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Prosthetist - Orthotist Careers
Prosthetists design and fit artificial limbs (prostheses) to replace those lost through amputation or limbs missing at birth.
Orthotists design and fit surgical appliances (orthoses) such as braces, callipers, neck collars and splints. These can be used to support limbs or the spine to relieve pain, aid movement or prevent physical conditions getting worse. Orthoses may be worn permanently by the patient or used temporarily.
As a prosthetist or orthotist, you could work with people recovering from a stroke, those with rheumatoid arthritis, diabetes, or cerebral palsy. Your main duties would usually include:
- assessing a patient's physical capabilities before they have an artificial limb or appliance fitted
- taking measurements and using shape sensing tracings to produce a cast to which the prosthesis or orthosis would be fitted
- designing a suitable device using your knowledge of anatomy and physiology, biomechanics, materials and technology
- explaining a finished design to a technician, who will produce the final product
- carrying out follow-up checks with patients to see how they are coping with their device
- making sure the appliance or limb is functioning properly, and carrying out adjustments or repairs if needed.
You would work alongside other healthcare professionals such as physiotherapists (who would oversee the patient's exercise regime) and occupational therapists (who would train the patient in how to perform daily activities with the device).
You would usually work Monday to Friday, between 37 and 40 hours a week. Part-time or flexible hours may also be available.
You would mainly work within a specialist centre of a hospital dedicated to the rehabilitation of patients.
- Starting salaries can be around £21,200 to £27,500 a year.
- With experience, prosthetists/orthotists can earn between £30,000 and £40,000.
- Service managers may earn up to around £70,000.
You will need to take a four-year BSc (Hons) degree in Prosthetics and Orthotics, approved by the British Association of Prosthetists and Orthotists and the Health Professions Council. The approved degree course is available at two universities in the UK:
To get on to a degree you will usually need at least five GCSEs (A-C) including English, maths and a science-based subject, plus three A levels including maths and either biology, physics or chemistry.
Check with course providers for exact entry details because alternative qualifications may also be accepted. For example if you do not have qualifications in science you may be able to take a foundation year.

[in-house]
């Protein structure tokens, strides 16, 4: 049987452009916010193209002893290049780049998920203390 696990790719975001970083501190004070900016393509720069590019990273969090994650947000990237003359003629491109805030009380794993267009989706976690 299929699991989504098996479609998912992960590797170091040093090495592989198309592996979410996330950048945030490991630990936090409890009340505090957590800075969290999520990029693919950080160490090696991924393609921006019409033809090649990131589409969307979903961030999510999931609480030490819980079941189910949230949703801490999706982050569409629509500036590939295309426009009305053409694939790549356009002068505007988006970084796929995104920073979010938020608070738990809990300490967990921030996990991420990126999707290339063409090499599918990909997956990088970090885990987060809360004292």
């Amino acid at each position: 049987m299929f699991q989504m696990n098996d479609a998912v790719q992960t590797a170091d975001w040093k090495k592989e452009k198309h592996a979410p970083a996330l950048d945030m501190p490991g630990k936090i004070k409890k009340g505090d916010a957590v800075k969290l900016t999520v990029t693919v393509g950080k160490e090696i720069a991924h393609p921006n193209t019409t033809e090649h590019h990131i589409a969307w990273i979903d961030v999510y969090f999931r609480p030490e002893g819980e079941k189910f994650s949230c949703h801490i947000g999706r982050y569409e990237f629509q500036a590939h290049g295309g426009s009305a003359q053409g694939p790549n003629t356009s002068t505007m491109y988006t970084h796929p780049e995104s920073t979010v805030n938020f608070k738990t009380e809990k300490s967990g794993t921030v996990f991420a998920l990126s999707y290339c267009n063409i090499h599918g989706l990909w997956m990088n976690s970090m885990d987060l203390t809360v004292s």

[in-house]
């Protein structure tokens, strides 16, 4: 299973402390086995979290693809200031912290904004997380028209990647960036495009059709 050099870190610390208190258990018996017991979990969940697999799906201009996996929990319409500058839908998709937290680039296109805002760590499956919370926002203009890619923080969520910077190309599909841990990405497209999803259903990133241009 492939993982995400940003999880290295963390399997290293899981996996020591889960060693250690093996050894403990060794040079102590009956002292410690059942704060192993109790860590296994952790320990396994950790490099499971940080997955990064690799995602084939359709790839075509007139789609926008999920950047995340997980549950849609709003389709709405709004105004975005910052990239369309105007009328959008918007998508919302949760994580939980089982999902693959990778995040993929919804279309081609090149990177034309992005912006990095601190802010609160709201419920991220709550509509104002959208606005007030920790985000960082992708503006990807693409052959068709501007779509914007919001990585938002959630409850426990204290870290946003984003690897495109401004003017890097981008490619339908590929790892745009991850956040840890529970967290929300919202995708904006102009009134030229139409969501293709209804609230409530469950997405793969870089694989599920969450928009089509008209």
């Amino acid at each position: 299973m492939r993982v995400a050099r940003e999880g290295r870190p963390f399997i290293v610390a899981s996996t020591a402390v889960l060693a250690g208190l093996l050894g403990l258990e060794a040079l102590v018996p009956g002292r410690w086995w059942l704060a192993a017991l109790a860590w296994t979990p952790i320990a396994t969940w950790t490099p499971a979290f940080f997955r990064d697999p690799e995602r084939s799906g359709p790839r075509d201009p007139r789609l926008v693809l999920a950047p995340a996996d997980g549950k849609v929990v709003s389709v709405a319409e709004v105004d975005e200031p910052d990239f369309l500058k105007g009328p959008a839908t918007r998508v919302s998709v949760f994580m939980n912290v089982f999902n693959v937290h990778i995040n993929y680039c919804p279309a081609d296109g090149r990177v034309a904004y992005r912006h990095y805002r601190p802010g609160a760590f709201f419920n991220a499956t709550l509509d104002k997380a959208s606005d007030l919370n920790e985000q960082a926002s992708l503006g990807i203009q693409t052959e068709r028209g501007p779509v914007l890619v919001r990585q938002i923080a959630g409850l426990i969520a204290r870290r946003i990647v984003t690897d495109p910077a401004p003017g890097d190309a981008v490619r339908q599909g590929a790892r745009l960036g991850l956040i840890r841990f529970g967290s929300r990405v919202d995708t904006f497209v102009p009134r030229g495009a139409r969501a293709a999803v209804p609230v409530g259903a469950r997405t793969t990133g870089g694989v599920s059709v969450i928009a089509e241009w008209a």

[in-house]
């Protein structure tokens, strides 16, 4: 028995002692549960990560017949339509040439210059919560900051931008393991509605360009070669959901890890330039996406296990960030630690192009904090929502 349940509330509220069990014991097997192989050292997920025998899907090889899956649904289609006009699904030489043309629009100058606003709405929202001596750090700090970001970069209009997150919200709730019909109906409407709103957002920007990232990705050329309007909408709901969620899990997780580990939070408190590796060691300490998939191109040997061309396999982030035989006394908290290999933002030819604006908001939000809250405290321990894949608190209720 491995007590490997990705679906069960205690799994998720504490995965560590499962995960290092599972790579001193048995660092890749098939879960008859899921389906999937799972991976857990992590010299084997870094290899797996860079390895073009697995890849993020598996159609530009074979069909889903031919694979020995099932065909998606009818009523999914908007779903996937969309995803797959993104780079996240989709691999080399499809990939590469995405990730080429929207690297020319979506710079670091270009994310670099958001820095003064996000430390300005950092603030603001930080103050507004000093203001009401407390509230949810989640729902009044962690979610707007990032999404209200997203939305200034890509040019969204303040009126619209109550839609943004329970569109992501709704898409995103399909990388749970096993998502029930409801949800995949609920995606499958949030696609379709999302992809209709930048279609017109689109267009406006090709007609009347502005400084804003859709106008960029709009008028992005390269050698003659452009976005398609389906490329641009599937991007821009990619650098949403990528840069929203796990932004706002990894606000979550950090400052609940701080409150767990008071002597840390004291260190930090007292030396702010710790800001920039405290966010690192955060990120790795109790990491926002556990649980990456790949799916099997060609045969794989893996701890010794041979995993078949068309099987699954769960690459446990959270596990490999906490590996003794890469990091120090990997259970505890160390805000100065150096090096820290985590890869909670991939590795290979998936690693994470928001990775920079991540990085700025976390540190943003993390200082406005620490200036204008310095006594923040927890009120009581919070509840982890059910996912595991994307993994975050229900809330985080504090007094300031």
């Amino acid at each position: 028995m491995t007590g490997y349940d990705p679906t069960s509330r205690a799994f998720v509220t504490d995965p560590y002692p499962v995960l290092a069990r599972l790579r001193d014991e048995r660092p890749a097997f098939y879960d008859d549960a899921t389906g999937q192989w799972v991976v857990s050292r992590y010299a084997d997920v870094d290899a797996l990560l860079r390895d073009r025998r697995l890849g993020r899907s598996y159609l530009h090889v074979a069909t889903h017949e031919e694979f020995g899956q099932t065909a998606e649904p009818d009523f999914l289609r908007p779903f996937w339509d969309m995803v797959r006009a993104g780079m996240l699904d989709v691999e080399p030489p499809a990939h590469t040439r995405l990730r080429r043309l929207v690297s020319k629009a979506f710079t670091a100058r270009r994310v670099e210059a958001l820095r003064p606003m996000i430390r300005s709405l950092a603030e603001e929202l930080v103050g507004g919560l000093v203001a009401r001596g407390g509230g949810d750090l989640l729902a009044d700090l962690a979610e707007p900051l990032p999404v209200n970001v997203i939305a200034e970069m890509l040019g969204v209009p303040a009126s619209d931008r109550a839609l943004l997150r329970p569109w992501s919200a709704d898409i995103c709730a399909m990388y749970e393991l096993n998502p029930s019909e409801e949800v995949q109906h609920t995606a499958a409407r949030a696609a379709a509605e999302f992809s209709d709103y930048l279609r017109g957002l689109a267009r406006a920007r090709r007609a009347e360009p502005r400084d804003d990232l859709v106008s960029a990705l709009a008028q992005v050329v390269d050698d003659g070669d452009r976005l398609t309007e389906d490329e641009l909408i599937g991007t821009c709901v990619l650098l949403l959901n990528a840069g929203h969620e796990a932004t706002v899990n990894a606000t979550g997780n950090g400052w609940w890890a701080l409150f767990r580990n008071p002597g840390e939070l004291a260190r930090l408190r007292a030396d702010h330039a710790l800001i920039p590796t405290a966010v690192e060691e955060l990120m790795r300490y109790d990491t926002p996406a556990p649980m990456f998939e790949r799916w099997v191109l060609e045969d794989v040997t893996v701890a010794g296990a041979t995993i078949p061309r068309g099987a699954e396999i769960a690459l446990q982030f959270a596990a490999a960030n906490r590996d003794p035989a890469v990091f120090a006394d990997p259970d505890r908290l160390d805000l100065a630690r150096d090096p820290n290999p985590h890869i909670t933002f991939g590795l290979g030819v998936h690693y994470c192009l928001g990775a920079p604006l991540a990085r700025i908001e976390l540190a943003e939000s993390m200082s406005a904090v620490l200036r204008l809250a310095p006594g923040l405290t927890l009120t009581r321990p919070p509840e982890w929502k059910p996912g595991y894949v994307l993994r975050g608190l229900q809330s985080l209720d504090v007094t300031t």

Training and development
Once you are on an approved degree, you will combine academic studies with practical and clinical experience. You will study subjects such as:
- anatomy (the structure of the body)
- physiology (function of the body)
- pathology (the nature and cause of disease)
- mechanics and biomechanics
- prosthetic and orthotic science
- electrotechnology and materials science.
When you have completed the degree, you can specialise in one area or practise both prosthetics and orthotics.
The University of Strathclyde and the University of Salford offer a range of relevant open-learning, postgraduate, taught Masters and research qualifications. Entry requirements usually include an Honours degree in a relevant subject or an alternative professional qualification.
You will also have access to further training and short courses through the British Association of Prosthetists and Orthotists (BAPO).
Skills and knowledge
- an interest in anatomy, physiology, and biomechanics
- technical and practical skills
- creativity to design and produce devices
- good problem solving skills
- the ability to empathise with patients and their families
- good communication skills
- the ability to use your initiative and work well in a team
- good IT skills (computer and microprocessor technology is becoming an increasingly important tool of the job).
National Centre for Training and Education in Prosthetics and Orthotics
University of Strathclyde
131 St James Road
British Association of Prosthetists and Orthotists
Sir James Clark Building
Abbey Mill Business Centre
There is a world-wide shortage of graduate prosthetists and orthotists and career prospects are excellent according to the BAPO. UK courses have an international reputation and you will find opportunities overseas, for example with manufacturing and servicing companies, and organisations such as the Red Cross working in communities traumatised by war.
You are likely to start your career within a commercial orthotic or prosthetic manufacturing company (often working under contracts with the NHS). You could also work directly with the NHS.
With experience, you could progress to a management post, move into a specialist clinical area, private practice or teaching, including research and development.
You may find the following useful for job vacancies and general reading: (links open in new window)
- NHS Jobs
- Limbless Association
- Assistive Technologies
- International Society for Prosthetics and Orthotics (ISPO).
Contains public sector information licensed under the Open Government Licence v1.0.